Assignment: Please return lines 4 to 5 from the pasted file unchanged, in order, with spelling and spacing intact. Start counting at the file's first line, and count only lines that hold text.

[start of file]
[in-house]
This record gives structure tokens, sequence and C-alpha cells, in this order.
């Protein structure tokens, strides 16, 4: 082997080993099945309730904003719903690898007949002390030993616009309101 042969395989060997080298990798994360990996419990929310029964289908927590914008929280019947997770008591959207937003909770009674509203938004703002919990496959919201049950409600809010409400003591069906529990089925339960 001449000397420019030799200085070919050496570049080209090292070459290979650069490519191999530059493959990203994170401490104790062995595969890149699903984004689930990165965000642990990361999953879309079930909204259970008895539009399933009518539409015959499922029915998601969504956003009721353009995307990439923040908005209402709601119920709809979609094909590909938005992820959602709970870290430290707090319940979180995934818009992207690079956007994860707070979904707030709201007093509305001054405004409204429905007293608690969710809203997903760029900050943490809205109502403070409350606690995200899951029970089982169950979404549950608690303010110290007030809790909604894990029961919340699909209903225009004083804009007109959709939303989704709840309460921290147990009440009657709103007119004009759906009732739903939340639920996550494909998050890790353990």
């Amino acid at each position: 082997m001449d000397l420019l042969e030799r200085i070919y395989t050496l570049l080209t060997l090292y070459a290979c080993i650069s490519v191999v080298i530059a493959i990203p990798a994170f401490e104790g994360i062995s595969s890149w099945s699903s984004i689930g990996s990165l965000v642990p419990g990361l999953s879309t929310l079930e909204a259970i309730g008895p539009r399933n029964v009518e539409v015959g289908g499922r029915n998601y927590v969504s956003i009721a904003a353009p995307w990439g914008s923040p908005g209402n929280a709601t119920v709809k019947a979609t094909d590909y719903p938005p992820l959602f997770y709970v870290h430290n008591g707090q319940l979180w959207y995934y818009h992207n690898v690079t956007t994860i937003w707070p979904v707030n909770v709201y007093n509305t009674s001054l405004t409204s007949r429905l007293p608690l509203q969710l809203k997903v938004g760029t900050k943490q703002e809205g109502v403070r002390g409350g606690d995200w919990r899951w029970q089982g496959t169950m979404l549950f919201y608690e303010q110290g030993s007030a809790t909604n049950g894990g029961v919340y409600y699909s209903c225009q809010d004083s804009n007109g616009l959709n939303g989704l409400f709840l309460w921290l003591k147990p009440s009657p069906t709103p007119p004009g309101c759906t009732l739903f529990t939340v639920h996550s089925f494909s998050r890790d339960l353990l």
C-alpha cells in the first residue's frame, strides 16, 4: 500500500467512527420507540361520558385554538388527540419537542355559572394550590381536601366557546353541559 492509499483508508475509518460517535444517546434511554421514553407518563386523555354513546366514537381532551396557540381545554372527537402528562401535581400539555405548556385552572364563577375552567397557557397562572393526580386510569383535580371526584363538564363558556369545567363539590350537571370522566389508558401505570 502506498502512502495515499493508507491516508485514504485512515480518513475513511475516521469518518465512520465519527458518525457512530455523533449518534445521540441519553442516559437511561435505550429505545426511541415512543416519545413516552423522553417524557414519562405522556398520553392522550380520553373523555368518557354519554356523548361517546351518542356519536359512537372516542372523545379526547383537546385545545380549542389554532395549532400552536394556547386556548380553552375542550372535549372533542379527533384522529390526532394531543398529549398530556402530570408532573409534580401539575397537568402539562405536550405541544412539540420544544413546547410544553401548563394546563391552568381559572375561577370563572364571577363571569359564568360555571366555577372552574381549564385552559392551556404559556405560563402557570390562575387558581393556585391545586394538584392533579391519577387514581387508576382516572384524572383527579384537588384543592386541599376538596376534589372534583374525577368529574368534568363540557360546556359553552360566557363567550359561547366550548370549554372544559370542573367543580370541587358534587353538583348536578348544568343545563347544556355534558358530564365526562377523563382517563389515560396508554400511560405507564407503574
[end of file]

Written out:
């Amino acid at each position: 082997m001449d000397l420019l042969e030799r200085i070919y395989t050496l570049l080209t060997l090292y070459a290979c080993i650069s490519v191999v080298i530059a493959i990203p990798a994170f401490e104790g994360i062995s595969s890149w099945s699903s984004i689930g990996s990165l965000v642990p419990g990361l999953s879309t929310l079930e909204a259970i309730g008895p539009r399933n029964v009518e539409v015959g289908g499922r029915n998601y927590v969504s956003i009721a904003a353009p995307w990439g914008s923040p908005g209402n929280a709601t119920v709809k019947a979609t094909d590909y719903p938005p992820l959602f997770y709970v870290h430290n008591g707090q319940l979180w959207y995934y818009h992207n690898v690079t956007t994860i937003w707070p979904v707030n909770v709201y007093n509305t009674s001054l405004t409204s007949r429905l007293p608690l509203q969710l809203k997903v938004g760029t900050k943490q703002e809205g109502v403070r002390g409350g606690d995200w919990r899951w029970q089982g496959t169950m979404l549950f919201y608690e303010q110290g030993s007030a809790t909604n049950g894990g029961v919340y409600y699909s209903c225009q809010d004083s804009n007109g616009l959709n939303g989704l409400f709840l309460w921290l003591k147990p009440s009657p069906t709103p007119p004009g309101c759906t009732l739903f529990t939340v639920h996550s089925f494909s998050r890790d339960l353990l």
C-alpha cells in the first residue's frame, strides 16, 4: 500500500467512527420507540361520558385554538388527540419537542355559572394550590381536601366557546353541559 492509499483508508475509518460517535444517546434511554421514553407518563386523555354513546366514537381532551396557540381545554372527537402528562401535581400539555405548556385552572364563577375552567397557557397562572393526580386510569383535580371526584363538564363558556369545567363539590350537571370522566389508558401505570 502506498502512502495515499493508507491516508485514504485512515480518513475513511475516521469518518465512520465519527458518525457512530455523533449518534445521540441519553442516559437511561435505550429505545426511541415512543416519545413516552423522553417524557414519562405522556398520553392522550380520553373523555368518557354519554356523548361517546351518542356519536359512537372516542372523545379526547383537546385545545380549542389554532395549532400552536394556547386556548380553552375542550372535549372533542379527533384522529390526532394531543398529549398530556402530570408532573409534580401539575397537568402539562405536550405541544412539540420544544413546547410544553401548563394546563391552568381559572375561577370563572364571577363571569359564568360555571366555577372552574381549564385552559392551556404559556405560563402557570390562575387558581393556585391545586394538584392533579391519577387514581387508576382516572384524572383527579384537588384543592386541599376538596376534589372534583374525577368529574368534568363540557360546556359553552360566557363567550359561547366550548370549554372544559370542573367543580370541587358534587353538583348536578348544568343545563347544556355534558358530564365526562377523563382517563389515560396508554400511560405507564407503574